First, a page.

- John McCain: Botched, two-hour execution of murderer is ‘torture’
- House GOP ready to move border bill
- Bomb squad called after live WWII artillery washes on Cape Cod beach
- HAYDEN: Intelligence, evidence and the case against Russia
- Ohio university quiz implies atheists are naturally smarter than Christians
- Rep. Henry Cuellar on border crisis: ‘Playing defense on the one-yard line’
- Activists vow to occupy fast-food restaurants to get higher pay
- Rep. Luis Gutierrez: Senate Dems wary of immigration politics
- Summer camp for 1 percenters: Sushi, limos and shopping at FAO Schwarz
- Colorado gun crackdown law found to be built on faulty data
Congress still failing but improving on church-state issues, advocates say
Question of the Day
Congress has earned a failing grade from a secular advocacy group that, nonetheless, expresses optimism that lawmakers are learning to discern the sometimes blurred line between church and state.
“No, we’re not surprised,” said Kelly Damerow, the coalition’s director of federal affairs. “But we’re also seeing some hopeful things come out of it. Even though there are obviously Fs, we’re seeing more As and Bs than we have in the past.”
The coalition — which advocates for “non-theistic Americans” — awarded points to lawmakers based to their votes on legislation involving church-state issues. The 19 bills and amendments ranged from the Military Religious Freedom Protection Act to the Freedom to Pray Act to expanding the religious exemption of the Employment Non-Discrimination Act.
“This is mainly a tool to empower supporters, so they can show their representatives and senators a constituency is watching, that it is taking note and will hold them accountable,” Ms. Damerow said.
No one in Congress voted for every bill on the coalition’s slate, but some received perfect scores for the one or two pieces of legislation they voted on in alignment with the coalition’s goals. No Republicans earned straight As, but three Republican senators — Lisa A. Murkowski of Alaska, Mark Kirk of Illinois and Susan M. Collins of Maine — did earn straight Bs.
The next report card in 2011 dealt with the House, Ms. Damerow said, likely because of the mid-term elections and the surge of tea party candidates and “new push from the religious right.”
Congress didn’t pass enough laws in 2012 to warrant a report, Ms. Damerow said. Lawmakers this year also received points for sponsoring legislation because the low number of votes would have prevented grades from being compiled for a second year, she said.
The latest report card has some pieces of legislation to celebrate and others that are cause for concern, according to the coalition.
“One of our most worrisome was on the House side, H.R. 592, FEMA Funding For Churches,” Ms. Damerow said. “That one was very straightforward. It was taxpayer money to physically build the bricks and mortar of a house of worship. It didn’t have any ambiguity, it pretty directly violated the law of separation [of church and state].”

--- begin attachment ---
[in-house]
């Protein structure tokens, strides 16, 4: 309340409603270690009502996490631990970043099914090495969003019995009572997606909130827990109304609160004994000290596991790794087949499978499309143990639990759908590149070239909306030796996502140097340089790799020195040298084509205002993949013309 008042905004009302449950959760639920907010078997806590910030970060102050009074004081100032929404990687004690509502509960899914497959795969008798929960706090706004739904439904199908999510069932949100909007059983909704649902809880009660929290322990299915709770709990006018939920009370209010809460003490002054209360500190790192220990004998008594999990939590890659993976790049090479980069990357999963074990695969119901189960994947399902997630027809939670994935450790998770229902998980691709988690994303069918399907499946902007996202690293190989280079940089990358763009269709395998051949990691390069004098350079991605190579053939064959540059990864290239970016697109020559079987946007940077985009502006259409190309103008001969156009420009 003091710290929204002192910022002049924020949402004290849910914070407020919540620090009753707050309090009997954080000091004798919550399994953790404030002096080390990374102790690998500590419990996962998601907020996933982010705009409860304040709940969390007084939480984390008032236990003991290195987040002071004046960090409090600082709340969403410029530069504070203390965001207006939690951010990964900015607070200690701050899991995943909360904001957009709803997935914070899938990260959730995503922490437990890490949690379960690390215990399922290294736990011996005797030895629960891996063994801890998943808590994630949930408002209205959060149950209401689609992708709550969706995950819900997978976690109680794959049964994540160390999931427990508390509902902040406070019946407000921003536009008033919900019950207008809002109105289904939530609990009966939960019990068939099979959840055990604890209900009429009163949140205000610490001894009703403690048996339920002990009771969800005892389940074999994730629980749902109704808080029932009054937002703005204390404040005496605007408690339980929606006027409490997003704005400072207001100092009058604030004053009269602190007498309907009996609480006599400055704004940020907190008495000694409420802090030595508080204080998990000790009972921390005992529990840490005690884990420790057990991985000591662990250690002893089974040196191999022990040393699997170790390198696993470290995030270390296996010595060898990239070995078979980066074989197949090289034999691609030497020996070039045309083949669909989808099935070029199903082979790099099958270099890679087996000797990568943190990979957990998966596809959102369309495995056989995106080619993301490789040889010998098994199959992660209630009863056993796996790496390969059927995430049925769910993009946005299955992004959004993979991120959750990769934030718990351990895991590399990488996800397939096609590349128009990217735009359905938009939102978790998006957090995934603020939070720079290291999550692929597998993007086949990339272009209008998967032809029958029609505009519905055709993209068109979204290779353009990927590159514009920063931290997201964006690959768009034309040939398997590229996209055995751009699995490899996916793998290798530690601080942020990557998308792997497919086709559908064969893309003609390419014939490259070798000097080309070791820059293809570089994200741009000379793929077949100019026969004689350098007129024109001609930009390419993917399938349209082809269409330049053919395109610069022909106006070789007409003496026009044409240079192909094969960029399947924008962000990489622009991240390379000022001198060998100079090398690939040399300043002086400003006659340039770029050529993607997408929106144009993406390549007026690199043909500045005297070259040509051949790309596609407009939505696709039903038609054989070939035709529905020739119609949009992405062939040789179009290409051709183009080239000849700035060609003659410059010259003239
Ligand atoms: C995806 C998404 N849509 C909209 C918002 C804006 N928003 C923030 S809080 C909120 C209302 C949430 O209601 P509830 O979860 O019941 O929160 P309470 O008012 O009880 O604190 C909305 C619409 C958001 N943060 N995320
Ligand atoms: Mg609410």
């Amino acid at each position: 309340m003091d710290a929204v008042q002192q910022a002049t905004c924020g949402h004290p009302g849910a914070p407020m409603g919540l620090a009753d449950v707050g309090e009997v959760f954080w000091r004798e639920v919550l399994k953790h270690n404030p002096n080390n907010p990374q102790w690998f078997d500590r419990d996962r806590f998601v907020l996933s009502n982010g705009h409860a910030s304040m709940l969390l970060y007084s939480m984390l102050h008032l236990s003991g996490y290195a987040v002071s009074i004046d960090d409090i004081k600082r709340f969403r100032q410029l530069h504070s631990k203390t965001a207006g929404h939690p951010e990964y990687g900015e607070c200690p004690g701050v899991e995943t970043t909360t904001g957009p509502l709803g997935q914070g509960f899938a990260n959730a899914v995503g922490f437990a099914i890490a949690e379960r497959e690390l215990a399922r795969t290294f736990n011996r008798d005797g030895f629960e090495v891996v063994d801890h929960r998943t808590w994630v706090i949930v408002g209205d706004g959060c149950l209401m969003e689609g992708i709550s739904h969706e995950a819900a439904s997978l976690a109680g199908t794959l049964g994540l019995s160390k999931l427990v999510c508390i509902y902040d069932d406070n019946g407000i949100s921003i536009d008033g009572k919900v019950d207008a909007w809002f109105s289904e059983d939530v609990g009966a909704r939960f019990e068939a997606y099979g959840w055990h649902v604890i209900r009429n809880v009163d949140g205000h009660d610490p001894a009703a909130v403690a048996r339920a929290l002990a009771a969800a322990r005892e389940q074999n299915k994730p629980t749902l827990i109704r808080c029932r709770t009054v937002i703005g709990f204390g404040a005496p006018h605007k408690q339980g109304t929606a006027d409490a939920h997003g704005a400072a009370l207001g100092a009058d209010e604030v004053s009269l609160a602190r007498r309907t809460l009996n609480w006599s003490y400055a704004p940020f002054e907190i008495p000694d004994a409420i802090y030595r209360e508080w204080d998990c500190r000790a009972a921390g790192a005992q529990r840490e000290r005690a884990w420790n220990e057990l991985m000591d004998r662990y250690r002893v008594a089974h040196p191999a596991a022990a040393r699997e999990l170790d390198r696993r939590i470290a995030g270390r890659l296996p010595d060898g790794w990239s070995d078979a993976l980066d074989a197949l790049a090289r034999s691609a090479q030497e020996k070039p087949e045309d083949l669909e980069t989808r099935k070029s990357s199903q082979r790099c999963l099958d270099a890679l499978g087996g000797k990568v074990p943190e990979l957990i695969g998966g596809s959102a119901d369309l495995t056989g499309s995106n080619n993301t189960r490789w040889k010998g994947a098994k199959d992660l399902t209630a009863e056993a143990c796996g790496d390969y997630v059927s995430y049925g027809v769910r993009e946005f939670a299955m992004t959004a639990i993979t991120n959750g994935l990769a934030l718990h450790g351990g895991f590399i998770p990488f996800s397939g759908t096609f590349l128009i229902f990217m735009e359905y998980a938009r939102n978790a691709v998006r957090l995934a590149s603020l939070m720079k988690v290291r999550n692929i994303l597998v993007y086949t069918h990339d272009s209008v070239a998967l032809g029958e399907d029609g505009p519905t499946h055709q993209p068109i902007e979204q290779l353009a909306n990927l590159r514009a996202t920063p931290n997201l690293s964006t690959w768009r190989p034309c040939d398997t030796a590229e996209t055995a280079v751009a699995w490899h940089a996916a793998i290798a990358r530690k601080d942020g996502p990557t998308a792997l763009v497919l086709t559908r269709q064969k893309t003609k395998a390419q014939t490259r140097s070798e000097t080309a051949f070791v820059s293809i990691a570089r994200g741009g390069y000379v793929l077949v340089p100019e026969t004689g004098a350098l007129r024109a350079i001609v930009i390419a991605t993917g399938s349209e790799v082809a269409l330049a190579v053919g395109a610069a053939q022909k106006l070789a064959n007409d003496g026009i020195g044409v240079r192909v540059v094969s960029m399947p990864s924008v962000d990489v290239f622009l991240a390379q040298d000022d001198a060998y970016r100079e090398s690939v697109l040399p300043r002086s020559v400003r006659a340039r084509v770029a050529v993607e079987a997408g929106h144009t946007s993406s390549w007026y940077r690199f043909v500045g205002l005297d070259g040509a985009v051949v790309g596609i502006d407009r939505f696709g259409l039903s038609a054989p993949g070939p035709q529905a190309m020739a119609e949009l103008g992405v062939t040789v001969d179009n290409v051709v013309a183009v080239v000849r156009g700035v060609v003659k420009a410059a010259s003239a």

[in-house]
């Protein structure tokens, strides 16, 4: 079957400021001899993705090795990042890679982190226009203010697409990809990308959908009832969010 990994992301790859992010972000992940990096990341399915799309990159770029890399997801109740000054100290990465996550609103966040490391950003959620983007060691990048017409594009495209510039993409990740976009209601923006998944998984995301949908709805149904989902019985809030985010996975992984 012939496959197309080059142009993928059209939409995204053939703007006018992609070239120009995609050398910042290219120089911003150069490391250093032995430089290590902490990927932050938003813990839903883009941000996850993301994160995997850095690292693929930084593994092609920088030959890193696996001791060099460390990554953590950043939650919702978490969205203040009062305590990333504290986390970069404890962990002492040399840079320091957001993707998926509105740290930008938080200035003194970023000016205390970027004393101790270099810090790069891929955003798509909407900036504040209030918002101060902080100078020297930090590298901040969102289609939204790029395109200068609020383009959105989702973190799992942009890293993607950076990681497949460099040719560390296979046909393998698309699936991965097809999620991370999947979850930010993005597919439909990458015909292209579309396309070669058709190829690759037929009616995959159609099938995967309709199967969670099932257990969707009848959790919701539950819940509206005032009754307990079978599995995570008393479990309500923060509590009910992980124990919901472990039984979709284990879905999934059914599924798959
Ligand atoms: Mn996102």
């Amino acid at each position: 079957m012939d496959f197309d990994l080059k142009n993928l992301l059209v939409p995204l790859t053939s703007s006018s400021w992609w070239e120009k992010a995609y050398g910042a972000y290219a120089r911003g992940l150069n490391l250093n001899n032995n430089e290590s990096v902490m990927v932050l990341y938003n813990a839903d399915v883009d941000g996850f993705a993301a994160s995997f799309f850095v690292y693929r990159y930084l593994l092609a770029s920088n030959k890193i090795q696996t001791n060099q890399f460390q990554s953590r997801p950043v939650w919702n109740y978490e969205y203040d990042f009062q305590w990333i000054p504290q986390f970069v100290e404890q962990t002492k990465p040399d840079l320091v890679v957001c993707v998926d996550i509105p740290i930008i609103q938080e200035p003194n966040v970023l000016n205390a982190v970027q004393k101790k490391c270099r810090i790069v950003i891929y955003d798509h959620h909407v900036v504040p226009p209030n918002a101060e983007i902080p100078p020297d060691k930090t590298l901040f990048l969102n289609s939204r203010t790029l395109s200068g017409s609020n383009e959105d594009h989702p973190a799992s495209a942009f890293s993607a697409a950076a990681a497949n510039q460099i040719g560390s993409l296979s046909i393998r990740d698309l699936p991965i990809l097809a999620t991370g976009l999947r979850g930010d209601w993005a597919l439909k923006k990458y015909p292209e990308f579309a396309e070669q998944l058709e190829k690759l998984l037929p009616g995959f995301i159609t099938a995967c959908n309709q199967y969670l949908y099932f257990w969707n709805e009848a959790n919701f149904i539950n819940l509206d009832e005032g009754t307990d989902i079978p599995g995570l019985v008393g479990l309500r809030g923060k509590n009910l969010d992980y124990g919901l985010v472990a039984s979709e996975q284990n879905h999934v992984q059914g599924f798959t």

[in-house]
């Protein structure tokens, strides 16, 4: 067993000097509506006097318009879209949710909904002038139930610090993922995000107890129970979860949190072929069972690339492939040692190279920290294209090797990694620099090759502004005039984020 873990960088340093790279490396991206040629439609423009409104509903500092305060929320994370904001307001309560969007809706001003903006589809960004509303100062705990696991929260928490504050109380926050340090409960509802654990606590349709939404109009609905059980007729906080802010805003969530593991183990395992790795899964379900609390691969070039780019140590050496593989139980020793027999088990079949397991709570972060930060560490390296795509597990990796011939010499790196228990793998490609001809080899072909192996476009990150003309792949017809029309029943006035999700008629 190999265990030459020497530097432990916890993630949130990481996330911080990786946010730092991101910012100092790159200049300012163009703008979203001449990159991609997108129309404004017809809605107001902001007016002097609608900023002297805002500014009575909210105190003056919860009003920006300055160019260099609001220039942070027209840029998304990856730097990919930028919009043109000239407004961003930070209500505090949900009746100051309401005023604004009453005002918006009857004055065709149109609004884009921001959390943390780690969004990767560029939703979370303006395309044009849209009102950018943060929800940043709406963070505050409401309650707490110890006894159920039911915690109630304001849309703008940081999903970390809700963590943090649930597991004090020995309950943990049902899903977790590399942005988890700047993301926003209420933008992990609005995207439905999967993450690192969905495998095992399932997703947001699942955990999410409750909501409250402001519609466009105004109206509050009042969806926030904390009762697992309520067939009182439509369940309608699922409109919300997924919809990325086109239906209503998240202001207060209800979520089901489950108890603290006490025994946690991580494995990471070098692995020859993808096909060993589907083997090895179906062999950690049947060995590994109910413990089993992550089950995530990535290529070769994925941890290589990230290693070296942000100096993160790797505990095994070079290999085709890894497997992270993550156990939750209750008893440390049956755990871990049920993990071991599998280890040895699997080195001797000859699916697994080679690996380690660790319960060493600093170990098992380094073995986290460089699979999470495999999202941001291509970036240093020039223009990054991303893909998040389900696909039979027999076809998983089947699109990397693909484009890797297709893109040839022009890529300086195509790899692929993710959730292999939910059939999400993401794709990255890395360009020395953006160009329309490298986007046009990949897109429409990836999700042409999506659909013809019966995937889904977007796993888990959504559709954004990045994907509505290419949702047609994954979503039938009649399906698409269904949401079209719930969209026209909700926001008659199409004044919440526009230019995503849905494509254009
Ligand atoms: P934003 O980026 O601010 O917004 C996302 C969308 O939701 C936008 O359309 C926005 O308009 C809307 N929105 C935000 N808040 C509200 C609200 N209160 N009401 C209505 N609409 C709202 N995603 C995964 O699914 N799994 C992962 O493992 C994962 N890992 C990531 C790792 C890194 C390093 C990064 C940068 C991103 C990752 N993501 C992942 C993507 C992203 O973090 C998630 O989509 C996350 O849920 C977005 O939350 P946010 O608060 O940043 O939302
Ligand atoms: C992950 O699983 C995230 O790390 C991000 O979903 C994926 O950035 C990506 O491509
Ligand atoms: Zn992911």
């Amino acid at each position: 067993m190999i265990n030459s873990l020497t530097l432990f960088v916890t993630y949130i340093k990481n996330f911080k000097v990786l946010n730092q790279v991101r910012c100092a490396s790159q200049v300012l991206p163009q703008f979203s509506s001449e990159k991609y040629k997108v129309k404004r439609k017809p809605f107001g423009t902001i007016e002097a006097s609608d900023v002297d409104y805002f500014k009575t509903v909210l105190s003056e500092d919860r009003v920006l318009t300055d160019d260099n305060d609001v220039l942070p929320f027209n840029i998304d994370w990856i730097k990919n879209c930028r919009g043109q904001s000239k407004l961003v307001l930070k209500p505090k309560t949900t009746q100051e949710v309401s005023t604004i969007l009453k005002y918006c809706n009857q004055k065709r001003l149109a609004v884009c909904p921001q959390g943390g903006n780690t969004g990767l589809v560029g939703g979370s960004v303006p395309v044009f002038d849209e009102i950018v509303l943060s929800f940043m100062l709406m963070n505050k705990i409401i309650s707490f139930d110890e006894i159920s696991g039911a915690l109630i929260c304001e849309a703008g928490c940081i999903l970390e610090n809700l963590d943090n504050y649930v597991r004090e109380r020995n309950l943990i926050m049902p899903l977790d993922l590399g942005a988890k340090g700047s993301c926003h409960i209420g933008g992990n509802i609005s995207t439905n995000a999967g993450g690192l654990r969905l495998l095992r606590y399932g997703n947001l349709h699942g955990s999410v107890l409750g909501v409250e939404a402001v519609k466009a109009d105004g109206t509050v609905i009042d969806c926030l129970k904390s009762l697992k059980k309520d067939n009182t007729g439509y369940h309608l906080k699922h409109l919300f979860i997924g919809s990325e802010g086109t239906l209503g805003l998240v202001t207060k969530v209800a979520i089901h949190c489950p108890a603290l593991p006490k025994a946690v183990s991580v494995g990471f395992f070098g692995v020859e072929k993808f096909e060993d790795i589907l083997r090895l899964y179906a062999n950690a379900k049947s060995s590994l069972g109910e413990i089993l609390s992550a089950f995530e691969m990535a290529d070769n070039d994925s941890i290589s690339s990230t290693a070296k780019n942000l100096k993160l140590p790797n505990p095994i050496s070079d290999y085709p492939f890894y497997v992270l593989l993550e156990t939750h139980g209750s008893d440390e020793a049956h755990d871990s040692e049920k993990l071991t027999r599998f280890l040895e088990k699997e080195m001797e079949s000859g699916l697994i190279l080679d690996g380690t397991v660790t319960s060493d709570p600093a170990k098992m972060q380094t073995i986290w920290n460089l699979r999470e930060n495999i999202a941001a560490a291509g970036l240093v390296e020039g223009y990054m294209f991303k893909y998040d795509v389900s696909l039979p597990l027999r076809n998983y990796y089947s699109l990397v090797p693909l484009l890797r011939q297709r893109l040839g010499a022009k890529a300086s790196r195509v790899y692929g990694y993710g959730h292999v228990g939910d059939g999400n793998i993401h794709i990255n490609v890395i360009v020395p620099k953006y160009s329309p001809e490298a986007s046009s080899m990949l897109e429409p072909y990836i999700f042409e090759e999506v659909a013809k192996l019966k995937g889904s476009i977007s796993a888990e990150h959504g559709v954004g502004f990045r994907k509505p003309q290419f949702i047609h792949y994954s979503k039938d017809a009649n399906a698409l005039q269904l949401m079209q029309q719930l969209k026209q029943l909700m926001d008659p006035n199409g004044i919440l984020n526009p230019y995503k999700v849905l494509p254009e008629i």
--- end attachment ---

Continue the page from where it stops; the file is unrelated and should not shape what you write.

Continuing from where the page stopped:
The bill passed the House in February 2013. A similar bill in the Senate was introduced by Sen. Kirsten Gillibrand, New York Democrat, and referred to committee in July. Ms. Damerow said the legislation’s “broad support shocked us.”
Bishop McNeill, political coordinator for the Center for Humanist Activism, said the Secular Coalition’s report card mirrors surveys his group has taken to study the record of congressional members and the separation of church and state.
“We’re not where we want to be,” Mr. McNeill said. “But we are seeing growth.”
© Copyright 2014 The Washington Times, LLC. Click here for reprint permission.
About the Author
Meredith Somers is a Metro reporter for The Washington Times. She can be reached at email@example.com.
- No official word yet on Pope Francis visit: Archdiocese of Philadelphia
- Higher Ground: War no deterrent
- Marco Rubio: U.S. at social, moral crossroads
- Humanists hit the Hill to press for 'nontheistic' chaplains
- Humanist services lacking in the military, advocates tell Congress
Latest Blog Entries
TWT Video Picks
Second- and third-stringers eye 2016 if front-runner stumbles
- Michelle Obama says money in politics is bad, asks donors for 'big, fat check'
- 'We're coming for you, Barack Obama': Top U.S. official discloses threat from ISIL terrorists
- Presidents of Honduras, Guatemala blame U.S. for border children crisis
- NAPOLITANO: What if our democracy is a fraud?
- EDITORIAL: Detroit's water 'spigot bigots'
- PRUDEN: The Democratic-wannabe mice under Hillary Clinton's feet
- Let it roll: D.C. Council hits Las Vegas on taxpayer's dime, leaves $14,000 tab
- White House readies for House GOP impeachment push: 'Foolish' to ignore
- Hamas rejects Kerry's call for cease-fire; Fears grow others could join fight against Israel
- Brian Kelly, Notre Dame ready for different route to title
Obama's biggest White House 'fails'
Celebrities turned politicians
Athletes turned actors
20 gadgets that changed the world
Fighting in Iraq